Taxability of Home Loans and Income From Property Changes Under DTC

The implementation of the proposed Direct Taxes Code (DTC), which seeks to replace the current Income-Tax Act,1961 (the Act), is expected in April. While there are speculations on whether this deadline would be met, it certainly is on the anvil. We will take a look at the provisions on taxability of house property income under the revised draft of DTC which was released in August 2010 (DTC 2010) vis–vis the current Act.


Under the current provisions of the Act, there is a perennial debate over the classification of rental income whether it should constitute as income from house property or as income from business when the renting is in nature of trade or business of the owner. This is not clearly specified in the Act and the interpretations have been based on judicial precedents. The DTC 2010 seems to clarify this by stipulating that income from house property let out in nature of trade, commerce or business is to be taxed as income from house property. Further, the DTC also clarifies that income from letting out of properties used as hospitals, hotels, convention centers, cold storages or forming part of special economic zones, which are taxable as business income, will not be taxed as house property income.


As per the current provisions, in case of let-out property, annual value (that is, reasonable expected rent) or actual rent per financial year (FY) whichever is higher is subject to tax. Where the actual rent of a let-out property is low in a FY due to vacancy during any part of the FY, annual value is restricted to actual rent. Under the DTC 2010,annual value is substituted by a concept of gross rent. Gross rent represents the amount of rent received or receivable from the property during the FY. Similar to the current law, where let-out property is vacant during any part of the FY, only gross rent for the period of occupation is to be considered. The DTC 2010 also specifies that the rent received in advance is to be included in the gross rent of the FY to which it relates while no such specific provision exists in the current Act. Under the current provisions, where property has been acquired under a housing loan, deduction towards actual interest outgo without any monetary limit is allowed, subject to certain conditions. The same is also allowed in the DTC 2010.In case of under-construction property, the deduction towards interest pertaining to the pre-construction / pre-acquisition period continues to be split in five equal installments beginning from the FY in which the property is constructed or acquired.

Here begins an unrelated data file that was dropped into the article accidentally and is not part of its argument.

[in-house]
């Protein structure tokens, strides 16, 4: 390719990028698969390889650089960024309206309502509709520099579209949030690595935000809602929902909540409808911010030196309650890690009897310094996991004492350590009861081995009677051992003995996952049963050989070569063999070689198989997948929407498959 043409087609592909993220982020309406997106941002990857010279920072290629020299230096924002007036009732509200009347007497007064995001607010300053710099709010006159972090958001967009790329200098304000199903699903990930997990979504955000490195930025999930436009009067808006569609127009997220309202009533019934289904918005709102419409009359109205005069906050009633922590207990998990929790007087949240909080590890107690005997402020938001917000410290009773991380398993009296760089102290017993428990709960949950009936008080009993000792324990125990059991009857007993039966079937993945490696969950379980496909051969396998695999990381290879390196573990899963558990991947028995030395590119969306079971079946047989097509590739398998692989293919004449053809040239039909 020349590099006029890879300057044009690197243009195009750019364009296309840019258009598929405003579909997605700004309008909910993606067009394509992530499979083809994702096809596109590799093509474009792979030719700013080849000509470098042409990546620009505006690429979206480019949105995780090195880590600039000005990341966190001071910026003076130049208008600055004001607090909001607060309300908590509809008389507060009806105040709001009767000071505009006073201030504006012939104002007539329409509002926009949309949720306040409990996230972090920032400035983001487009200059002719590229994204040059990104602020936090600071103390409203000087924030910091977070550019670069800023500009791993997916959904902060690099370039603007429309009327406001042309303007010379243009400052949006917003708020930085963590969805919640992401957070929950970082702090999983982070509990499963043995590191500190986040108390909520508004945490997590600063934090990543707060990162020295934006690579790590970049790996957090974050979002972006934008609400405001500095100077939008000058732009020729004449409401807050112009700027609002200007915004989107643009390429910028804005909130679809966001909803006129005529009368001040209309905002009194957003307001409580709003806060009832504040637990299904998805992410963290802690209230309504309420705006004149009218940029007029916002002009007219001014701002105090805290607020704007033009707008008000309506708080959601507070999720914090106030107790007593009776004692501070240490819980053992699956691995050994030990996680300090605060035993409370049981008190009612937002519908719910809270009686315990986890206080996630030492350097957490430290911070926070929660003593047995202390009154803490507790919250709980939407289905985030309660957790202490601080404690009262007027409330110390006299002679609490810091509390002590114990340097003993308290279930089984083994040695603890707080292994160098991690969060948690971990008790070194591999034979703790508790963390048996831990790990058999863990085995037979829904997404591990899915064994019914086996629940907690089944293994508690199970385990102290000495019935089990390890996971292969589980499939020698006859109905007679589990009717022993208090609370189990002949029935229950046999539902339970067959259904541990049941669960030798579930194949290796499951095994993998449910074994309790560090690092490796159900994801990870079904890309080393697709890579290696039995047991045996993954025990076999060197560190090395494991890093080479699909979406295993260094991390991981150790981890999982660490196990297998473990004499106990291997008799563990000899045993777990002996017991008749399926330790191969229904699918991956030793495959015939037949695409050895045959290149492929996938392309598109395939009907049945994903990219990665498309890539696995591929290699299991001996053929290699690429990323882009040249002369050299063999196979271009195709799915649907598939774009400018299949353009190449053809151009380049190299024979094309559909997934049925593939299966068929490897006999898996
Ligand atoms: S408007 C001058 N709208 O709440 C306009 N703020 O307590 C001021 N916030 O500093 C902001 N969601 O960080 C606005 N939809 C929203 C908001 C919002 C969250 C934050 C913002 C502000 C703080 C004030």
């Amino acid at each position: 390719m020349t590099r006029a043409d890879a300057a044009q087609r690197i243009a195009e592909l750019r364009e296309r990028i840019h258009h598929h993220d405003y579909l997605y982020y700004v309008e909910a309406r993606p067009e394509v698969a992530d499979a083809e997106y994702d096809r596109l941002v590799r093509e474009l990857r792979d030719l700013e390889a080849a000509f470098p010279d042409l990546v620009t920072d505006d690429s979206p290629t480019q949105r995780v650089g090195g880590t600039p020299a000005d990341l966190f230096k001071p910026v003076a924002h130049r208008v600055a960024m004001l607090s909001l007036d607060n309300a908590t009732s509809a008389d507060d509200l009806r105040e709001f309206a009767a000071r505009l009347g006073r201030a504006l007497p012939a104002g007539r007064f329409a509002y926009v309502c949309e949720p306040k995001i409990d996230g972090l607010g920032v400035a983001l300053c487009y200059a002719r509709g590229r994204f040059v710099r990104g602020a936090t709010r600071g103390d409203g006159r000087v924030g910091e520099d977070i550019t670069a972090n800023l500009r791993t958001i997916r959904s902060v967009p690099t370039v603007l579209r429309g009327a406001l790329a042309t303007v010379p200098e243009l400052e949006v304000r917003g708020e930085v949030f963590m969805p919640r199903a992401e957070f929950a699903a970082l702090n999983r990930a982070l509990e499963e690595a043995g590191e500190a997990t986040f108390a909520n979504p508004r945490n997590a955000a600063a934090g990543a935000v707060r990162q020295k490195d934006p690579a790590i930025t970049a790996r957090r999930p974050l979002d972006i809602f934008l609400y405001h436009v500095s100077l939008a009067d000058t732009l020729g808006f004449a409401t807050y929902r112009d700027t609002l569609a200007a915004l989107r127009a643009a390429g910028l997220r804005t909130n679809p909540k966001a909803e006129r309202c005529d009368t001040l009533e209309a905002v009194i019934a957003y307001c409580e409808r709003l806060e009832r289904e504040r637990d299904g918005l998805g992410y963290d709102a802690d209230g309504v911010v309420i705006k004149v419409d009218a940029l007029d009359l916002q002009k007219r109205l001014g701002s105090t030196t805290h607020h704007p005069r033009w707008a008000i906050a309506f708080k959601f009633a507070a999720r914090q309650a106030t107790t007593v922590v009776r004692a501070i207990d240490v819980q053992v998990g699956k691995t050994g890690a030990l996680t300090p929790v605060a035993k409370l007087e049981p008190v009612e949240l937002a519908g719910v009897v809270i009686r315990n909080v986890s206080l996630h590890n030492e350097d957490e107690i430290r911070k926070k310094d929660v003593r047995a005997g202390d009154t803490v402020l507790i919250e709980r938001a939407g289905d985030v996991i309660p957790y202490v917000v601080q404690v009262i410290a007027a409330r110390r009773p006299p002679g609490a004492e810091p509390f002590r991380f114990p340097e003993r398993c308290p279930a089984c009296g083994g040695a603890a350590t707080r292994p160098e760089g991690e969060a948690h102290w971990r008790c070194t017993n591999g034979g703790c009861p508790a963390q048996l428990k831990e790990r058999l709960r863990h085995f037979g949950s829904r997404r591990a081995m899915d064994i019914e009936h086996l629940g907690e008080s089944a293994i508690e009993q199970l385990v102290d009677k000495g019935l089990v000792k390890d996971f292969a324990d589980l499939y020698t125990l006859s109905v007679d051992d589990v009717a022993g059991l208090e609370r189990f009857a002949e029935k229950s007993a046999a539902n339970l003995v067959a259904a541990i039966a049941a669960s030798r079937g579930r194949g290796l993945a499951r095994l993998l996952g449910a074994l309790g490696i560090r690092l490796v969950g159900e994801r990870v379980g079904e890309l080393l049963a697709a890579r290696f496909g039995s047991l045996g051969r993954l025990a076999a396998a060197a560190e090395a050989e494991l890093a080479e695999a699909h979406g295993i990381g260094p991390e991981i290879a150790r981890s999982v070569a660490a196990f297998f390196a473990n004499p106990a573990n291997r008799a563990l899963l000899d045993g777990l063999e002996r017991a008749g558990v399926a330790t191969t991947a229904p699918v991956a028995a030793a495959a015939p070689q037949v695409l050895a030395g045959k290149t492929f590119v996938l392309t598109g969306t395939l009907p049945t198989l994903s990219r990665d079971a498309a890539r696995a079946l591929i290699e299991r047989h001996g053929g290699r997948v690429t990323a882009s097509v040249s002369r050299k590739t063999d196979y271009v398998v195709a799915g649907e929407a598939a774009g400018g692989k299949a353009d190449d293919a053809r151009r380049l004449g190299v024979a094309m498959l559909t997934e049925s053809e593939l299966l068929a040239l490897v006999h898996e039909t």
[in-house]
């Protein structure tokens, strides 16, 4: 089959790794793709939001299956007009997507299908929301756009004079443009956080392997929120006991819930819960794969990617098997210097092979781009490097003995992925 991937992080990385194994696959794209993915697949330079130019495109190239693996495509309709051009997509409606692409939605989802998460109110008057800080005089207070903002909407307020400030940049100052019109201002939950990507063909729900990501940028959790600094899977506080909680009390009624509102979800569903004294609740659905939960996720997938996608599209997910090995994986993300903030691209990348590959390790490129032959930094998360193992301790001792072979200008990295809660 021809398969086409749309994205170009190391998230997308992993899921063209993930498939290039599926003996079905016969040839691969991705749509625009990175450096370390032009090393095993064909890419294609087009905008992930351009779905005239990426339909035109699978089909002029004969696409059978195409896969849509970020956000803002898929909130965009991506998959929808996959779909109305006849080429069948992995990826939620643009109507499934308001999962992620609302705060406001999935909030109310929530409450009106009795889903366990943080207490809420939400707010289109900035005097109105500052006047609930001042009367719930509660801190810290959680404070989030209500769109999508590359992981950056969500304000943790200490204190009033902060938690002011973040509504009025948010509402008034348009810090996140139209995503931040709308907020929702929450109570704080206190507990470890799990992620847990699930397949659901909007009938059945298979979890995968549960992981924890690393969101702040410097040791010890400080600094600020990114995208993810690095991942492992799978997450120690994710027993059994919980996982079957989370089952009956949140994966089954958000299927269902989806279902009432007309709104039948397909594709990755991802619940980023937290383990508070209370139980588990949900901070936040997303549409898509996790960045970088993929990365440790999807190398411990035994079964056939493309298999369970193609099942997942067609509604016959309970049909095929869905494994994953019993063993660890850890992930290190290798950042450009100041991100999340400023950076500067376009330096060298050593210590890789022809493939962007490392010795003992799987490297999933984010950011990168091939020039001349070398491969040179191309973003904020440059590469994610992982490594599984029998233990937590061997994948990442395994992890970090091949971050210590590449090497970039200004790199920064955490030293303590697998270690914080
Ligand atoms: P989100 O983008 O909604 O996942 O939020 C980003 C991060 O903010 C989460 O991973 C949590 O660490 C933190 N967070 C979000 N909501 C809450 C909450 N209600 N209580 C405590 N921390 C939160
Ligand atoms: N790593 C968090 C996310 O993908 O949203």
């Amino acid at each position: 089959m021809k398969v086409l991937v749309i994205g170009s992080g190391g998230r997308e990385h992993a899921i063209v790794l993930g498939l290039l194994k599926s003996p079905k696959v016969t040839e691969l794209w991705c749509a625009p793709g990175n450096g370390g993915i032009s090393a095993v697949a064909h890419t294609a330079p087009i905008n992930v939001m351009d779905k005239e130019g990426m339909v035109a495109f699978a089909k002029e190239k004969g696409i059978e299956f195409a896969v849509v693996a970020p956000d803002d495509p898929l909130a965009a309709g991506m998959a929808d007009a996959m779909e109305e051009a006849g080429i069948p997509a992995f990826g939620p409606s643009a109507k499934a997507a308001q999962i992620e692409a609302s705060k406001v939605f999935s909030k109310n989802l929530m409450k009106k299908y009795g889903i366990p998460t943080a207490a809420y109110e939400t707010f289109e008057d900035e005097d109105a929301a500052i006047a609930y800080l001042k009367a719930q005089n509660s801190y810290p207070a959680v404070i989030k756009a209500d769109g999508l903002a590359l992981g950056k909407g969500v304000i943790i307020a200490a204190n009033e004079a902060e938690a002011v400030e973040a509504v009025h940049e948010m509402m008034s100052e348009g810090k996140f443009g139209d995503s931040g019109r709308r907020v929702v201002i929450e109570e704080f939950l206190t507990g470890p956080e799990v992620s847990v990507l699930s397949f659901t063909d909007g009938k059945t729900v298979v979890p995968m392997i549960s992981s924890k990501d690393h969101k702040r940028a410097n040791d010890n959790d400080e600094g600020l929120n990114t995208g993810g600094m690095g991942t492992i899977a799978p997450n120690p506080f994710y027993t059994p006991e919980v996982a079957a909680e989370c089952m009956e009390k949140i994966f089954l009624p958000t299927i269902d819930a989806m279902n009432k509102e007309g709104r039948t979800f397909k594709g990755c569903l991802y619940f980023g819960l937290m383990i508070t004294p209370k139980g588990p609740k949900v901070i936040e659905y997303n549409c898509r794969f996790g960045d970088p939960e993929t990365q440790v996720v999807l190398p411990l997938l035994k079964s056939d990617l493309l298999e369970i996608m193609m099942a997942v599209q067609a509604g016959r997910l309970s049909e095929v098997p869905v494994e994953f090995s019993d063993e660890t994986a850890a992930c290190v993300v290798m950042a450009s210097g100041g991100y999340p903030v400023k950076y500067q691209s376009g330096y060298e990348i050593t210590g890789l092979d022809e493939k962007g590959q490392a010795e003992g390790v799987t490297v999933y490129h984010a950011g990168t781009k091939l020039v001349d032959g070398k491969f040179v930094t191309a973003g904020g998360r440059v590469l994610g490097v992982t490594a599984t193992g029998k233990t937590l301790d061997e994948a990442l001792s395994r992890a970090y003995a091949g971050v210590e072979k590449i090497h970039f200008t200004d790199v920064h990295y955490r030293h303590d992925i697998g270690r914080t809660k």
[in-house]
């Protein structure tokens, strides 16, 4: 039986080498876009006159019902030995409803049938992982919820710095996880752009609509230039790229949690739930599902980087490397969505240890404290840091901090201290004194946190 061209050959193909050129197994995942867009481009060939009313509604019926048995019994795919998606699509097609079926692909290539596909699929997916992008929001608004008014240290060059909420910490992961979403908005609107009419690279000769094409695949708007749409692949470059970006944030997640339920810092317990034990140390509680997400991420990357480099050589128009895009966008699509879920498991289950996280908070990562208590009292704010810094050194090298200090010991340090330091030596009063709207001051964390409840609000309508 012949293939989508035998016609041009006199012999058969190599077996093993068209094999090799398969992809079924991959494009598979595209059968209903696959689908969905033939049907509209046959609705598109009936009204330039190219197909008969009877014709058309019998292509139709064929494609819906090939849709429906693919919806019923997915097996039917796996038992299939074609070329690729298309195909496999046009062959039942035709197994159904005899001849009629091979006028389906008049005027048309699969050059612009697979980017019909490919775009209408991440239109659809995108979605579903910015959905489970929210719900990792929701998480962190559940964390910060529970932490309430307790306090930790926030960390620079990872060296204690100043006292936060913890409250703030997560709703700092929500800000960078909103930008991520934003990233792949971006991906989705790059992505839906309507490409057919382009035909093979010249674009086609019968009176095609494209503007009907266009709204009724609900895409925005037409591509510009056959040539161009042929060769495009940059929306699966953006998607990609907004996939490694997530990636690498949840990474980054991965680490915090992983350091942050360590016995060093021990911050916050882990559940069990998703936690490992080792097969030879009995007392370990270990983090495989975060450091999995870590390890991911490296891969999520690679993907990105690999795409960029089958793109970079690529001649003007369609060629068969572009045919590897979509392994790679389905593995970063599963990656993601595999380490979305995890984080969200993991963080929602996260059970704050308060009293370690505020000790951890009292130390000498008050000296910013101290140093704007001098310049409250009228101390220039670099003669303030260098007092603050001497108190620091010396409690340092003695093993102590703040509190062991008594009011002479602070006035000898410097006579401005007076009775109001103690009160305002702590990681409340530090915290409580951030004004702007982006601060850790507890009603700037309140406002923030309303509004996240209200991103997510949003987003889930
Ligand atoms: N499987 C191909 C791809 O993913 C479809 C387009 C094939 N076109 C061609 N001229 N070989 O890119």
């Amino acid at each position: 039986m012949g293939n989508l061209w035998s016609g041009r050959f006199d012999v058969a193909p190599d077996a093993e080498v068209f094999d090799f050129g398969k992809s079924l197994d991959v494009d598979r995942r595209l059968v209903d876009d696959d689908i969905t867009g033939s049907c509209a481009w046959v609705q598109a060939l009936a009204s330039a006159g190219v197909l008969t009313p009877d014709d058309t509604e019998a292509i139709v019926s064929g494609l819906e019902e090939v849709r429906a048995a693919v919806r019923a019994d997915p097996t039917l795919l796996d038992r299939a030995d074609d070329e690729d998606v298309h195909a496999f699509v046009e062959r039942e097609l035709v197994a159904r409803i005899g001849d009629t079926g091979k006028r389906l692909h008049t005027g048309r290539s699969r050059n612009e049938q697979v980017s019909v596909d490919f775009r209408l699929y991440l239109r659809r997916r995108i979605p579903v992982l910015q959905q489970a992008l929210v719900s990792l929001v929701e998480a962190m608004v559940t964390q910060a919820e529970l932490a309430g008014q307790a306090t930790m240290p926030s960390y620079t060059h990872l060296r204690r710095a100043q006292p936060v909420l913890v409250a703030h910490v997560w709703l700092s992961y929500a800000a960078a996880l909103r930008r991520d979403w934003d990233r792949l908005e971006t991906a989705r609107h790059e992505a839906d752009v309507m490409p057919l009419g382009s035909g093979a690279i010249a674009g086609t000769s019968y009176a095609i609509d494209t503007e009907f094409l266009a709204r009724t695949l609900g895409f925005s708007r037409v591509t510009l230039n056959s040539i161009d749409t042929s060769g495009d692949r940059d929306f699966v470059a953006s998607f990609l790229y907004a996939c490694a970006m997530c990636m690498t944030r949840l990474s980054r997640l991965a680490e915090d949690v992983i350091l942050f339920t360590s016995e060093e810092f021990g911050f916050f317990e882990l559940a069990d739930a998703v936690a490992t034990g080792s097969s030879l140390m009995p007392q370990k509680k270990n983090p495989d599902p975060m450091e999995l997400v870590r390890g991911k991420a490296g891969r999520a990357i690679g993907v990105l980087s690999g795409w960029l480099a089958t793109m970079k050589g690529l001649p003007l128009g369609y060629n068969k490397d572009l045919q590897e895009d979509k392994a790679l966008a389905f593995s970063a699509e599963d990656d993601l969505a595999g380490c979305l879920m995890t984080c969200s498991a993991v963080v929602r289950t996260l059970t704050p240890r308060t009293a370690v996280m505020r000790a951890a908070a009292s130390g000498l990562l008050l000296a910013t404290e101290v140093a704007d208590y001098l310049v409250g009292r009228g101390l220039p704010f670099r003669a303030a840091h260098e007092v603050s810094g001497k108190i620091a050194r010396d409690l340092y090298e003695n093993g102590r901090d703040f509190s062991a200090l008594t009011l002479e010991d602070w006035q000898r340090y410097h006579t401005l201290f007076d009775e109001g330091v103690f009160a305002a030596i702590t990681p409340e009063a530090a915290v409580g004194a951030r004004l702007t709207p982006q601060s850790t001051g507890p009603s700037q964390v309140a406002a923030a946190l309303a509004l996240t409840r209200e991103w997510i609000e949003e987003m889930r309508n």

Presently, only one house can be considered as self-occupied and all subsequent houses owned by a taxpayer which may not actually be let out are taxed on a notional basis as Deemed to be let out property (DLOP). DLOPs are taxed in the same manner as actual let-out properties. Under the DTC 2010,the concept of DLOP is proposed to be discontinued .Accordingly, if a property is actually not let out during a FY, then it shall not be taxable. Also, no deductions shall be allowed against such property. This is in line with international practice of taxing real income vis-vis notional income. Accordingly, in the above example, while Property 1 and 2 will continue to be subject to tax under DTC 2010,Property 3 will not be taxable and correspondingly no deduction will be available.


Currently, with respect to one self-occupied property, the annual value is considered as Nil. Further, a deduction towards interest paid on housing loan taken for such property is available up to a maximum of.150,000 per FY resulting in a loss from house property. The DTC 2010,much to the respite of the taxpayers, also contains similar provisions with respect to gross rent and allows the deduction of.150,000 per FY. However, the deduction is allowable from gross total income (GTI) and hence restricted to GTI, instead of being regarded as a loss from house property.


Under the Act, deduction up to maximum.100,000 per annum (as a part of other eligible investments under Section 80C of the Act) can be claimed from gross total income towards principal repayment of housing loan. However, under the DTC 2010,no tax deduction from the gross total income is available towards repayment of principal amount of a housing loan. Individuals who do not have other eligible investments such as provident fund contributions, life insurance premiums etc. would need to look for other avenues to invest to avail of maximum deductions.

Economic Times, New Delhi, 10-01-2012

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